Decline on Coverage Continues


The trend of decline on coverage in matters related to educationin compare to the weeks when Dr KC was agitating continuedfor another week in the media.Innovations by students, school management and local governments were covered in the news. Assessment of schools through mobile after installation of CCTVs, students creating business out of localherbs to make medical food supplements, and courses offered by Nepal Open University werethe news covered by the media. 
 
The policy news this week was about the proposal submitted by the Ministry of Education, Science and Technology (MEST) to discontinue Resource Persons Program, stating it irrelevant in the new federal structure. An opinion article stating the importance of the role of parents as educators for children was published this week as well. A news about Changunarayan Municipality’s decision to run Changunarayan Engineering College after the college was in controversy for a long time was also published.Confusion in the rights and responsibilities of different levels of governments caused by the delay of Federal Education Bill was covered in a report story by Himal Weekly.  The only news about medical education published this weekwas about the relay hunger strike by the students of Gandaki Medical College as it continuedstating that the college had fleeced them.Below is the analysis of other news this week.
 
- Assessment of school activities through mobile phone after CCTV was installed in a public school in Chitwan was covered in the media. The technology enables a Ward Officerto scan the premise of the schools any time from any place with internet connection. The assessment was also assigned to the school principle and a teacher who could review the school compound and classrooms and check on teacher presence, and student activities from a distance.
 
Such a focus on techno-based solution cannot be universal for its cost and should not be regarded as a solution or replacement to building trust relation among management, teachers and students. Often considered as advancement, it is the indicator of the lack of discipline established through a process of pursuationand a move towards regimentation of children and teachers. School should not be like a police-state. Seemingly useful now for short-term, it may have devastating consequences. It is a breach of privacy and degradation of humans as human-beings. The negative aspect of such technology-based monitoring and its impact in the human relation in school premise needs to be well analyzed. The use of technology for different purpose should be addressed through policies and guidelines that could be formulated at local level. 
 
- No end is in sight of Gandaki Medical College students' agitation was also regularly reported this week. Studentsof the college is in a relay hunger strike with demands that the college should fix the fees as per the government’s policy, return extra charged fees, give a receipt for the paid amount. News about the unwillingness of the administration to fulfill the students’ demand was also reported. 
 
The irregularities in medical education sector have been one of the most highlighted issues about education by the media in recent years evoked by the continuous agitation by Dr. Govinda KC to call for stronger regulations. Even after the present governments claim that the policy passed from the parliament has addressed all the demands to ensure fair and just practice in medical education, the news about students having to protest for the implementation of the government’s policies questions the commitment by the government. It also highlights the fact that irregularities and commercialization of medical education sector is yet to be checked.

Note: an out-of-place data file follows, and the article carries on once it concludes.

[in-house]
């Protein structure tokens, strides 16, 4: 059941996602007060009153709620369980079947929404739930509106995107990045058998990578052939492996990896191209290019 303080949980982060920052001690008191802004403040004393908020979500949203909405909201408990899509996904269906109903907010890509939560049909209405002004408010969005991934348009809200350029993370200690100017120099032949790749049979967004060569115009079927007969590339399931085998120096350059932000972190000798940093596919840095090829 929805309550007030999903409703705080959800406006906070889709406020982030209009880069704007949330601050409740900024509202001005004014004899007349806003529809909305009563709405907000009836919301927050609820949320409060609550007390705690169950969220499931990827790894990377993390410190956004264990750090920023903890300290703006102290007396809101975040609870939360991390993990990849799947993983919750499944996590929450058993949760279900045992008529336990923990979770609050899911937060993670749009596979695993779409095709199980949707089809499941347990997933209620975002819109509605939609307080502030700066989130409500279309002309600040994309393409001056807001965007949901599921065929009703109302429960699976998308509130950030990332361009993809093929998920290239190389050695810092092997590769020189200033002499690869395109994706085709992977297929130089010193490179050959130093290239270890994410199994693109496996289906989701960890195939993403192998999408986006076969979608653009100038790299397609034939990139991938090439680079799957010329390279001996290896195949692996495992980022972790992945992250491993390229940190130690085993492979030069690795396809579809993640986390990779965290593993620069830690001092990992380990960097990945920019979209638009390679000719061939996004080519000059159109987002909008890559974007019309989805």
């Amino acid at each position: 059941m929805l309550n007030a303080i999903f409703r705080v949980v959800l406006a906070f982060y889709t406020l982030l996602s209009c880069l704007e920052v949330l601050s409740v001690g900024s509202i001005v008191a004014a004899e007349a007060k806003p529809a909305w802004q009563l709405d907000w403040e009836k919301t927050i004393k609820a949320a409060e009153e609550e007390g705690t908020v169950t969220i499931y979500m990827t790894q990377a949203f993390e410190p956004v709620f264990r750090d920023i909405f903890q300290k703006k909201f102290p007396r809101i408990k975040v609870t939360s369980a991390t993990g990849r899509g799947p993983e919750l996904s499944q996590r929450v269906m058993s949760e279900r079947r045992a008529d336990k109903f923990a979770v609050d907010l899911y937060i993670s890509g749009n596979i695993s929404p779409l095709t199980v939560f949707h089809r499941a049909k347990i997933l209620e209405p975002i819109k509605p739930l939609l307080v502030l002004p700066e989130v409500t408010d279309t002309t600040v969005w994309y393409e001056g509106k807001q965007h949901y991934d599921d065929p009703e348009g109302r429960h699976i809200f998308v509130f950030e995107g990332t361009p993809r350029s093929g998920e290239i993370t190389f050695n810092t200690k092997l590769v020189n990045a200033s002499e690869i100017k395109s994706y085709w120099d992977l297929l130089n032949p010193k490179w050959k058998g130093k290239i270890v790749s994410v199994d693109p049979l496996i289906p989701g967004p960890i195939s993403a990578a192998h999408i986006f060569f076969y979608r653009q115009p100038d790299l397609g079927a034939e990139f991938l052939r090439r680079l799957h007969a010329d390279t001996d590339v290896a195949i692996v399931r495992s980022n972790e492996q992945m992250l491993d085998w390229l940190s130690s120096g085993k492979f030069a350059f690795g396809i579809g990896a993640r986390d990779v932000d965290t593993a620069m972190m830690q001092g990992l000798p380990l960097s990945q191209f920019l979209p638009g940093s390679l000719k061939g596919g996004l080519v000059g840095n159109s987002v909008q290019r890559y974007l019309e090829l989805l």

- A news reported that Resource Persons (RP) program was proposed to be discontinued by the MEST. A proposal to this effect was submitted to the Cabinet. There are 1053 RPs at present in the country. The minister stated that the responsibilityof school education till secondary is under local government.Therefore,it will be the responsibility and authority of local government to hire RP's if required. He stated that it was irrelevant for the federal government to appoint RPs under present policy.It is planned to deport the RPs with facilities equal to the outgoing temporary teachers. RPs who arepermanent teachers will return to the schools from where they were deputed.The issue of teachers who are holding the position of those teacher has been raised, who will have to quite the job if replaced by returning RPs- states the news article. 
 
This is a rare act of the federal government showing commitment to devolution under the federal structure particularly in education sector. It is yet to be reported how the new policies will ensure authority to local government.
 
Students of Janata Campus, Dang, Bijauri, present Chyawanprash, a traditional Ayurvedic tonic produced out of local herbs. Kantipur, Feb 17, 2019. 
 
Highlighting of innovative efforts by academic institutions and students by media is of utmost importance. This will definitely motivate more innovation and also support teachers and institutions encouraging innovation in education. This should not be a rarity news. 
 
- An opinion article written by a school teacher ‘Parents are the first teachers’ was published this week. It stated that parents should be more respectful and friendly to build a trusted relation with children instead of controlling and always striving to discipline them. It called for elders to respect and recognize children's will and interest. It also highlighted the lack of time for children in the busy schedule of today's parents.The article urged parents to take children to travel together and visit new places for new experiences. The author also stated that it has become important for the students to realize that society is larger and greater than education at school.